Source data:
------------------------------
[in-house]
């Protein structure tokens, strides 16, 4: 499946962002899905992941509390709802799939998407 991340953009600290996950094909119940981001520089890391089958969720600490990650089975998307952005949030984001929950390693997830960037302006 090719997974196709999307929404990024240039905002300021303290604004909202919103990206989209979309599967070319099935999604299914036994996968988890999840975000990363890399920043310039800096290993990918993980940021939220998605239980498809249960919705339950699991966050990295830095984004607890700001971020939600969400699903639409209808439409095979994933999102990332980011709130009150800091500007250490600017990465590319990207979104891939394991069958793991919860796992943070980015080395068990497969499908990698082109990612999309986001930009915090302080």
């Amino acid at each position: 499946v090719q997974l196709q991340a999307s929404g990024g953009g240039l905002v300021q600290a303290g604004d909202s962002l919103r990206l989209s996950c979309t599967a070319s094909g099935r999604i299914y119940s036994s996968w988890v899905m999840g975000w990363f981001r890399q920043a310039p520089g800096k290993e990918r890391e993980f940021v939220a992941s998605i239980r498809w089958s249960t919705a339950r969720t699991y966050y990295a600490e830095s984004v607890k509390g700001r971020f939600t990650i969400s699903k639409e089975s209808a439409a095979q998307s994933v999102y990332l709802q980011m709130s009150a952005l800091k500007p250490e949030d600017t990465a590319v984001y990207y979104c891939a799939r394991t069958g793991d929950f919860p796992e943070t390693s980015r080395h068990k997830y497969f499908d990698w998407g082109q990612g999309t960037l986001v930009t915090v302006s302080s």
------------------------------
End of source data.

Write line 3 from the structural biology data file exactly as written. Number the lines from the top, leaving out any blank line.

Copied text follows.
């Amino acid at each position: 499946v090719q997974l196709q991340a999307s929404g990024g953009g240039l905002v300021q600290a303290g604004d909202s962002l919103r990206l989209s996950c979309t599967a070319s094909g099935r999604i299914y119940s036994s996968w988890v899905m999840g975000w990363f981001r890399q920043a310039p520089g800096k290993e990918r890391e993980f940021v939220a992941s998605i239980r498809w089958s249960t919705a339950r969720t699991y966050y990295a600490e830095s984004v607890k509390g700001r971020f939600t990650i969400s699903k639409e089975s209808a439409a095979q998307s994933v999102y990332l709802q980011m709130s009150a952005l800091k500007p250490e949030d600017t990465a590319v984001y990207y979104c891939a799939r394991t069958g793991d929950f919860p796992e943070t390693s980015r080395h068990k997830y497969f499908d990698w998407g082109q990612g999309t960037l986001v930009t915090v302006s302080s």